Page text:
supervij

supervij

Audioholic General
Ratings
108
#7
That is a such a simple formula, I never woulda thought of doing it that way! Nice! It also confirms a handy rule of thumb I discovered: take your eyeball-to-screen distance and divide by two. That will give you a ballpark figure of what size (diagonal) screen to look for. Worked great for me: I'm 100 inches away from my 50-inch TV. For SD, it's a tad soft, but for HD, it's just a wee too small -- a good balance, since I watch both.

cheers,
supervij
 
jaydog67

jaydog67

Enthusiast
Ratings
1
#8
great article

I have a living room at my apartment that is 14 feet deep by 18 wide. I had a smaller room at our last place. We have a 60" phillips HD projection tv and it fits alot better in our new apartment. The last house's room we had the tv in was about 12 feet deep. So there is the possibility of having too much of a tv.
 
Phil Taylor

Phil Taylor

Senior Audioholic
Ratings
201
#9
I sit 9ft away from my 7ft wide front projector screen. Does that make me abnormal? :eek:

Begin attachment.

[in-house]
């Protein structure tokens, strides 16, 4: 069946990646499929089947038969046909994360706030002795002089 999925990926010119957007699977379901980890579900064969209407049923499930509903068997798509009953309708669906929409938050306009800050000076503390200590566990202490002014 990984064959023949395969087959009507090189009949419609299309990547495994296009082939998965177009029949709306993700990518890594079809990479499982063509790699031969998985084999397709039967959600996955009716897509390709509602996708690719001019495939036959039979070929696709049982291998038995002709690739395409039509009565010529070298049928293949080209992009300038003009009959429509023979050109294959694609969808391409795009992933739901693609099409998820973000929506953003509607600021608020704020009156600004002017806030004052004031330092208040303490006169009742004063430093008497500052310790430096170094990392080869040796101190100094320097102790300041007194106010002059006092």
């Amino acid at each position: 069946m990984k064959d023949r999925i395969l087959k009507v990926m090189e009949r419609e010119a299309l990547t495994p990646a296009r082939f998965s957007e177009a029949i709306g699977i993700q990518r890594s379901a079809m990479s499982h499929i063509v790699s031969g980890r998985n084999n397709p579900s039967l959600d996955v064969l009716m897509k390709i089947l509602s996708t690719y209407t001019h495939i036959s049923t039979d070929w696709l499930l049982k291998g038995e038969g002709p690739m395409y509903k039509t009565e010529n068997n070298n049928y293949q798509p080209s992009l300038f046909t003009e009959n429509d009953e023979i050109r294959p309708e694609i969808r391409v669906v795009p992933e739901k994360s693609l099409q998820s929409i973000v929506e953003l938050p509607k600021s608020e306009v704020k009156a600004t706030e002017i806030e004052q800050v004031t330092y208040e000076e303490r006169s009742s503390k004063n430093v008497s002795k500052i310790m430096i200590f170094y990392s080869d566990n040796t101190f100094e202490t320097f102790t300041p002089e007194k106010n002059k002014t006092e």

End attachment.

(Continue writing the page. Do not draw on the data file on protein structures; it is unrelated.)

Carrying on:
J

Jacko123

Audiophyte
#11
What size do you need....

IT's not about what size TV you need, it's about what size TV you want!
 
J

jberc

Audiophyte
#12
moving target

I'm 100 inches away from my 50-inch TV. For SD, it's a tad soft, but for HD, it's just a wee too small -- a good balance, since I watch both.

cheers,
supervij
Funny, I have the same experience. I actually move my sofa closer or further from my 50 inch depending on what I'm watching. Open floorplan, hardwood floors and felt sliders make it easy.
 
M

mikeboy

Audiophyte
#13
HD connection on new sets

I heard that it was silly to buy 1080p, because cable companies do not support this. Is this true?

Also, is it necessary to buy some sort of connecting wire for HD, as opposed to the normal connection coming with the cable outlet? If one has basic cable, does one have to rent a box to get the HD on the major networks, e.g. if one is plugged into the wall outlet to avoid an A/B switch?

Thanks.
 
1

1tribeca

Audioholic
Ratings
7
#14
I wouldn't say it was "silly" to have 1080p capable equip.

The cable companies broadcast HD in 1080i not 1080p (google the difference, takes too long to scribble down here...besides, it's been explained to death!)

Bluray is the only source material where you'll get 1080p. Is it worth it? Depends on the individual. If you're sitting 12 feet from a 42" TV then you won't see the benefit of the additional pixel count. If you're less than 8 feet you'll enjoy the step up in PQ.